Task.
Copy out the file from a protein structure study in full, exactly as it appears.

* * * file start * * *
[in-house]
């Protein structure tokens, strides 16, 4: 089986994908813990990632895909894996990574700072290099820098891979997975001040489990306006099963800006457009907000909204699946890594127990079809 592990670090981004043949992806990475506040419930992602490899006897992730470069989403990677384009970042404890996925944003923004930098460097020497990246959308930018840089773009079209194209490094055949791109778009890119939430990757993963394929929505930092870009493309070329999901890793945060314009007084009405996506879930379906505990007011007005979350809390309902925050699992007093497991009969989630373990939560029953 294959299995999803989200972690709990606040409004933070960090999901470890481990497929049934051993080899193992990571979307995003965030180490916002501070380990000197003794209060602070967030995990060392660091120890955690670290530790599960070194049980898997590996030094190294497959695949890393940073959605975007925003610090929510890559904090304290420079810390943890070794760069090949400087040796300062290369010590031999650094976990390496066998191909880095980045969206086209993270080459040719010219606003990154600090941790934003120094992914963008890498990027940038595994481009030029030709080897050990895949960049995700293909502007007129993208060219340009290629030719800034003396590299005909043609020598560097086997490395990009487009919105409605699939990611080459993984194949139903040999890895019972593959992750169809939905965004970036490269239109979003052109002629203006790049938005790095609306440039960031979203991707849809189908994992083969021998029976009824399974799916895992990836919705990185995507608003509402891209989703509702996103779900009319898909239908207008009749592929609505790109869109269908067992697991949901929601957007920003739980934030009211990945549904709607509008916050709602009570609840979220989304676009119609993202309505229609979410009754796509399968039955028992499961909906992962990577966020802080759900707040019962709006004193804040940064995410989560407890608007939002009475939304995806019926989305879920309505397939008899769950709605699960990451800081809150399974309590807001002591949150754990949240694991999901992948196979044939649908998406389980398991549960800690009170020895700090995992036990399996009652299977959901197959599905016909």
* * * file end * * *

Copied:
[in-house]
């Protein structure tokens, strides 16, 4: 089986994908813990990632895909894996990574700072290099820098891979997975001040489990306006099963800006457009907000909204699946890594127990079809 592990670090981004043949992806990475506040419930992602490899006897992730470069989403990677384009970042404890996925944003923004930098460097020497990246959308930018840089773009079209194209490094055949791109778009890119939430990757993963394929929505930092870009493309070329999901890793945060314009007084009405996506879930379906505990007011007005979350809390309902925050699992007093497991009969989630373990939560029953 294959299995999803989200972690709990606040409004933070960090999901470890481990497929049934051993080899193992990571979307995003965030180490916002501070380990000197003794209060602070967030995990060392660091120890955690670290530790599960070194049980898997590996030094190294497959695949890393940073959605975007925003610090929510890559904090304290420079810390943890070794760069090949400087040796300062290369010590031999650094976990390496066998191909880095980045969206086209993270080459040719010219606003990154600090941790934003120094992914963008890498990027940038595994481009030029030709080897050990895949960049995700293909502007007129993208060219340009290629030719800034003396590299005909043609020598560097086997490395990009487009919105409605699939990611080459993984194949139903040999890895019972593959992750169809939905965004970036490269239109979003052109002629203006790049938005790095609306440039960031979203991707849809189908994992083969021998029976009824399974799916895992990836919705990185995507608003509402891209989703509702996103779900009319898909239908207008009749592929609505790109869109269908067992697991949901929601957007920003739980934030009211990945549904709607509008916050709602009570609840979220989304676009119609993202309505229609979410009754796509399968039955028992499961909906992962990577966020802080759900707040019962709006004193804040940064995410989560407890608007939002009475939304995806019926989305879920309505397939008899769950709605699960990451800081809150399974309590807001002591949150754990949240694991999901992948196979044939649908998406389980398991549960800690009170020895700090995992036990399996009652299977959901197959599905016909």